June 23, 2022
Source: U.S. Department of Labor Wage and Hour Division
Anna Friar had worked more than seven years as a kitchen assistant manager and cook at Willowbrook Assisted Living in Lake City, Florida, when she became seriously ill from COVID-19. Her husband, Billy, also tested positive, and between her own illness and caring for him, Anna was unable to work for more than six weeks. She notified her employer immediately and provided regular updates on their condition.
Within five days of her COVID-19 diagnosis, Anna’s administrator called to say she was no longer “a good fit” for the facility and terminated her employment. After seven years of positive performance reviews and loyalty to the company, the termination stunned Anna, who contacted the Wage and Hour Division once she recovered from her illness.
We launched an investigation into the company’s failure to offer job-protected leave and found Anna should have been offered unpaid leave and job protection for the time she dealt with COVID. The Family and Medical Leave Act [FMLA] requires covered employers to offer eligible employees up to 12 weeks of unpaid leave to seek treatment and recover from a serious health condition. With more than 50 employees at its two Lake City facilities, Willowbrook Assisted Living is a covered employer, and Anna was entitled to FMLA leave because she had worked at least 1,250 hours at Willowbrook in the 12 months before her COVID-19 diagnosis and received continuing treatment from a health-care provider.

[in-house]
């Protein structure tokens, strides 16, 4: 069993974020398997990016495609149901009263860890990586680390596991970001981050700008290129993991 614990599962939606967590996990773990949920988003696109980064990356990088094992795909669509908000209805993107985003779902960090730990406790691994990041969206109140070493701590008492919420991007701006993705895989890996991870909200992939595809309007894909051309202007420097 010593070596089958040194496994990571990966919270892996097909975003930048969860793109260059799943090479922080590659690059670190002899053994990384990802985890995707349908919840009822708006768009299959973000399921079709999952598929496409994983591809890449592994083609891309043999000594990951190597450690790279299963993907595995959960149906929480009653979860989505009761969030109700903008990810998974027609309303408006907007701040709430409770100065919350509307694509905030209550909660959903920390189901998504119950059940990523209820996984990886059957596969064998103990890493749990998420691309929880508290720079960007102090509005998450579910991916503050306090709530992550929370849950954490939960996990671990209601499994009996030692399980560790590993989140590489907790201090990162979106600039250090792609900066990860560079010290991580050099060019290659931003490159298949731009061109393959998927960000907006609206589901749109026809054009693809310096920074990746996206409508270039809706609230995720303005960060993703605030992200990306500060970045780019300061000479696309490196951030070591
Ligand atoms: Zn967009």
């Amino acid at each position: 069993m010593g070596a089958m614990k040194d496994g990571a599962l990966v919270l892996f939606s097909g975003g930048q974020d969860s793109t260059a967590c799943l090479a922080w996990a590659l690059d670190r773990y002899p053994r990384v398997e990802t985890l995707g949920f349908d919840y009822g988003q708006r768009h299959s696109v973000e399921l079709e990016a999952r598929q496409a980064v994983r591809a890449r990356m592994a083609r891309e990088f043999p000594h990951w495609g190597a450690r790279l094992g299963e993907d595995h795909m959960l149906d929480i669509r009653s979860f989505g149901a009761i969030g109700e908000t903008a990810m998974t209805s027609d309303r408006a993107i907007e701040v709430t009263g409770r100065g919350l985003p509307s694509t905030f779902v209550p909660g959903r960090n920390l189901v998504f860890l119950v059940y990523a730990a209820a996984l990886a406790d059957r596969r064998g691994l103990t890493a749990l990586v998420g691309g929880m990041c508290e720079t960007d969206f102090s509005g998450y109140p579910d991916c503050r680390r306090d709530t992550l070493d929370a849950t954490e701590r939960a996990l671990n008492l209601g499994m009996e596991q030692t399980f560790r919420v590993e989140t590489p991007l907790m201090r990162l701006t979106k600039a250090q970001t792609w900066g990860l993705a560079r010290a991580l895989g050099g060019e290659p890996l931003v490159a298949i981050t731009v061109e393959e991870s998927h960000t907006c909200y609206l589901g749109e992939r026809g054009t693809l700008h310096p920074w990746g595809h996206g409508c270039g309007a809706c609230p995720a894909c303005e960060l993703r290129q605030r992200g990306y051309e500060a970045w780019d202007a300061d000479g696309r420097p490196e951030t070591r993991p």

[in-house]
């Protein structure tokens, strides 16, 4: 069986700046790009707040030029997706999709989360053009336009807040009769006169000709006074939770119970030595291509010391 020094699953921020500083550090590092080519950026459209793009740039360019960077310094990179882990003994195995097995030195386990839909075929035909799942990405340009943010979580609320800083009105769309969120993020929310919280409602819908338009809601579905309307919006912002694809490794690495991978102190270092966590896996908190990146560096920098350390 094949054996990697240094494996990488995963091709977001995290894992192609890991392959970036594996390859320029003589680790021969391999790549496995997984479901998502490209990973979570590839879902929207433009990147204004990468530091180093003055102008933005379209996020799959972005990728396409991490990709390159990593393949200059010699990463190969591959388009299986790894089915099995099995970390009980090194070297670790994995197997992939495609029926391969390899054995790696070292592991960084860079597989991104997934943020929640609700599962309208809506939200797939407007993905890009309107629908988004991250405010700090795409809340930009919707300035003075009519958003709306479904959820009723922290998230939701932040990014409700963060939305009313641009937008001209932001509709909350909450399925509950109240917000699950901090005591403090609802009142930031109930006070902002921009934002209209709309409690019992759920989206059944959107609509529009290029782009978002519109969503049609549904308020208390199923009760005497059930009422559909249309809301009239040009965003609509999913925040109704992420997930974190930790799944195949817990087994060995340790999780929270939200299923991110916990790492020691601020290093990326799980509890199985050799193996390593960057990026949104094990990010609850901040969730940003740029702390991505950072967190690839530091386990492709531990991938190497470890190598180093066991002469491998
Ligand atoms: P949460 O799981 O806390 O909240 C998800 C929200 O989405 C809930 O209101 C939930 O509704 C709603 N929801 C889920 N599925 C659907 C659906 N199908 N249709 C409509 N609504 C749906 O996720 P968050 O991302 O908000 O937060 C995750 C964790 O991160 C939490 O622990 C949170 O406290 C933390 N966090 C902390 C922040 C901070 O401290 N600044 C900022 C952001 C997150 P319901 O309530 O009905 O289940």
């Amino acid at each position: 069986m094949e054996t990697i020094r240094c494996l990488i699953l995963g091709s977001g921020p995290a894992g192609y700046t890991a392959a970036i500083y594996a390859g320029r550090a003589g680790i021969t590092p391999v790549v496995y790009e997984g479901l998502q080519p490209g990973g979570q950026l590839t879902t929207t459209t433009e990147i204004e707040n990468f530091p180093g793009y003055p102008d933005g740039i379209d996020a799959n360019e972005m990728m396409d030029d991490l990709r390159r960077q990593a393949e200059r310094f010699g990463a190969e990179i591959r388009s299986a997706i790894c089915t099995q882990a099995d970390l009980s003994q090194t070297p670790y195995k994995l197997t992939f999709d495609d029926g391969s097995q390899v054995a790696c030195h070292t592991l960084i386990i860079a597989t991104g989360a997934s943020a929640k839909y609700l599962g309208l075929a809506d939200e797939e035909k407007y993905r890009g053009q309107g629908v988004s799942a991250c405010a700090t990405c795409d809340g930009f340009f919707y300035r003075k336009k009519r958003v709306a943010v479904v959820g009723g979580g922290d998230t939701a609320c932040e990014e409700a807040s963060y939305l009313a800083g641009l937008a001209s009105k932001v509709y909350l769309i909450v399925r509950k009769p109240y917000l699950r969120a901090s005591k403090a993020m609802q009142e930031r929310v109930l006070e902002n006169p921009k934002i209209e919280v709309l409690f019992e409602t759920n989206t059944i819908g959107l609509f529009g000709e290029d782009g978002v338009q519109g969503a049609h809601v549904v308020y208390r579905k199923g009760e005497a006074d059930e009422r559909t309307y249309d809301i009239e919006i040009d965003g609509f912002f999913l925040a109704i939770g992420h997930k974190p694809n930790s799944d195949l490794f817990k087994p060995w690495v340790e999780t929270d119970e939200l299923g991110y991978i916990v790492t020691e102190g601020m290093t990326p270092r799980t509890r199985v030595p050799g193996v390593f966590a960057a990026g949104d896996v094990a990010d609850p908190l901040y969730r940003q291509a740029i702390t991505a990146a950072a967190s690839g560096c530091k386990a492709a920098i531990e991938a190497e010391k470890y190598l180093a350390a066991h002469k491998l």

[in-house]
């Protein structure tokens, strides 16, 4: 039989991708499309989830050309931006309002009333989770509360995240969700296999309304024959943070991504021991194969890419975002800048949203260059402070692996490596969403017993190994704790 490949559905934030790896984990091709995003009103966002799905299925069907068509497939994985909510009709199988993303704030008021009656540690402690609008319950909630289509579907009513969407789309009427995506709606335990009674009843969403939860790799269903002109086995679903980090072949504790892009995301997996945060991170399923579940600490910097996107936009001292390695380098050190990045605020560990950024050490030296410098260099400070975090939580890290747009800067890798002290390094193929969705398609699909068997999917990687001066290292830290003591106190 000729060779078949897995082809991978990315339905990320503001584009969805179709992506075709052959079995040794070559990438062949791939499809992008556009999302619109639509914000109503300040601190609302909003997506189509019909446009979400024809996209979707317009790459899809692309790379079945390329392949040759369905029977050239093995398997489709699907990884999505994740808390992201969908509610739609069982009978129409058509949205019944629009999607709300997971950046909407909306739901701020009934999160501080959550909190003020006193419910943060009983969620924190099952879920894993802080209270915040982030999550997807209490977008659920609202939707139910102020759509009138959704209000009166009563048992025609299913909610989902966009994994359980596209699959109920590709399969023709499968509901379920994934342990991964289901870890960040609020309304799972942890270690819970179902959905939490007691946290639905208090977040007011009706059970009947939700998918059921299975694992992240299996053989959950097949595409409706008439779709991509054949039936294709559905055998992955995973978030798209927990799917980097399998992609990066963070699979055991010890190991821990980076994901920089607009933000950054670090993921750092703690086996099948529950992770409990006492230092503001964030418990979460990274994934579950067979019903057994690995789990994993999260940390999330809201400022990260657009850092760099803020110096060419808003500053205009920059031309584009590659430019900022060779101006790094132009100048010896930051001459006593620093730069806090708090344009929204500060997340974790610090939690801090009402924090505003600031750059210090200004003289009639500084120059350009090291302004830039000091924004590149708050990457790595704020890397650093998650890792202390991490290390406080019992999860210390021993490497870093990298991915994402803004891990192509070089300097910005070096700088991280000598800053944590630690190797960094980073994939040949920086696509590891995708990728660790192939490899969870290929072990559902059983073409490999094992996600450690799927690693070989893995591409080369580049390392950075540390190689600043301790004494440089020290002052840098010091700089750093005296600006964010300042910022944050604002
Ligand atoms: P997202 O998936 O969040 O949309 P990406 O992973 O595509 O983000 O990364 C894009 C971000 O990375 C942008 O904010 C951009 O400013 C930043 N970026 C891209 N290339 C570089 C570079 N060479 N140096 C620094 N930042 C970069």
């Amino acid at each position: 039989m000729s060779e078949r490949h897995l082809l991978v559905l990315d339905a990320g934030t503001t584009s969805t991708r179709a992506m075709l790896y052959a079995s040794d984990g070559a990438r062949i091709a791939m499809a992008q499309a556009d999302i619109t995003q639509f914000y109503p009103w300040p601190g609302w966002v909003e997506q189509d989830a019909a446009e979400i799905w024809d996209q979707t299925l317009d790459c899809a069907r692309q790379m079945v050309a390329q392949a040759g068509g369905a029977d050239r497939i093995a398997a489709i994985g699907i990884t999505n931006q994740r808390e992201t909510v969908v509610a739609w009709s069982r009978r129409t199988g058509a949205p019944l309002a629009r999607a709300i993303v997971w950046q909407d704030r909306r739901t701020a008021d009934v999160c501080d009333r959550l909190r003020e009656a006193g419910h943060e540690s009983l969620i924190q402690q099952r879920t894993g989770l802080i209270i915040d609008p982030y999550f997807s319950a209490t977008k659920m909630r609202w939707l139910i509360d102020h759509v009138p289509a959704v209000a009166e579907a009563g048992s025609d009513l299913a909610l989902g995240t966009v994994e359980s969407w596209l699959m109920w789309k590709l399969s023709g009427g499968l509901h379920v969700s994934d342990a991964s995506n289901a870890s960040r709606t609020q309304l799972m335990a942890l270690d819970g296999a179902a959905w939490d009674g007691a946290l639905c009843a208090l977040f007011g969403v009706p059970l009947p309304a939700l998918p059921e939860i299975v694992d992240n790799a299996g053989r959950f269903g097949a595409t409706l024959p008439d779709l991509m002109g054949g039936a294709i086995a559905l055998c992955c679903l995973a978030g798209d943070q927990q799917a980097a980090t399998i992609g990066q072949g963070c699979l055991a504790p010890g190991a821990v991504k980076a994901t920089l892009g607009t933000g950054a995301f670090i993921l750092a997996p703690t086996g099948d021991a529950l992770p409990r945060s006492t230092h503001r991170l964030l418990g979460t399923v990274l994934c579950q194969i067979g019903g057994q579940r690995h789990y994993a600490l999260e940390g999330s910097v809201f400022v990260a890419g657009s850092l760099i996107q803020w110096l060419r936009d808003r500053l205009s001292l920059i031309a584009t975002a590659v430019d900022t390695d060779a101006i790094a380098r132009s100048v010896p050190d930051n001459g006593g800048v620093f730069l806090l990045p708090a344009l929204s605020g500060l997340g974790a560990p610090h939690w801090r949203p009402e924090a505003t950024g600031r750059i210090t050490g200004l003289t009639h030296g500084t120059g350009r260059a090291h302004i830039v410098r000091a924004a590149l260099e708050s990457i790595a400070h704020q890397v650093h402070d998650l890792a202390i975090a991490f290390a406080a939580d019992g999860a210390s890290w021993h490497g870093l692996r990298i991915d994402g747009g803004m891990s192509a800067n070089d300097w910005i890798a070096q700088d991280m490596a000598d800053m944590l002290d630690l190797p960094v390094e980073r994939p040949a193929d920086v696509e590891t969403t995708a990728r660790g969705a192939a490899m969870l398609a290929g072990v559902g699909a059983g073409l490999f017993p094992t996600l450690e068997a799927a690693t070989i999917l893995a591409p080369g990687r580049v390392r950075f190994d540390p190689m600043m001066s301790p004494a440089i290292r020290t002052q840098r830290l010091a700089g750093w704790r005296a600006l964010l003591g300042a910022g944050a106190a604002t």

Investigators also reviewed Willowbrook’s pay practices to determine compliance with the Fair Labor Standards Act [FLSA] and determined the company had not paid Anna and another employee their rightful overtime pay, in violation of the FLSA.
In addition to overtime wages, the Wage and Hour Division recovered the wages Anna would have earned if she had been restored to her position after her family and medical leave, as required by the FMLA.
Anna received $7,233 in back wages at a time when life had decided to give her family a more difficult trial.
“We were able to help our grandchildren after suddenly losing our son in a car accident,” Anna said. “This money helped us get caught back up and get our lives back in order. The investigator was very knowledgeable, compassionate and willing to help.”
Anna had already begun working at another care facility by the time the investigation concluded, but thanks to her willingness to step forward, future workers will find an updated FMLA policy at Willowbrook Assisted Living, and the company has agreed to comply with FMLA and FLSA requirements in the future.
For more information about the protections of the FMLA and FLSA, workers and employers can visit our website or call us confidentially. We can speak with callers in more than 200 languages through the agency’s toll-free helpline at 866-4US-WAGE (487-9243).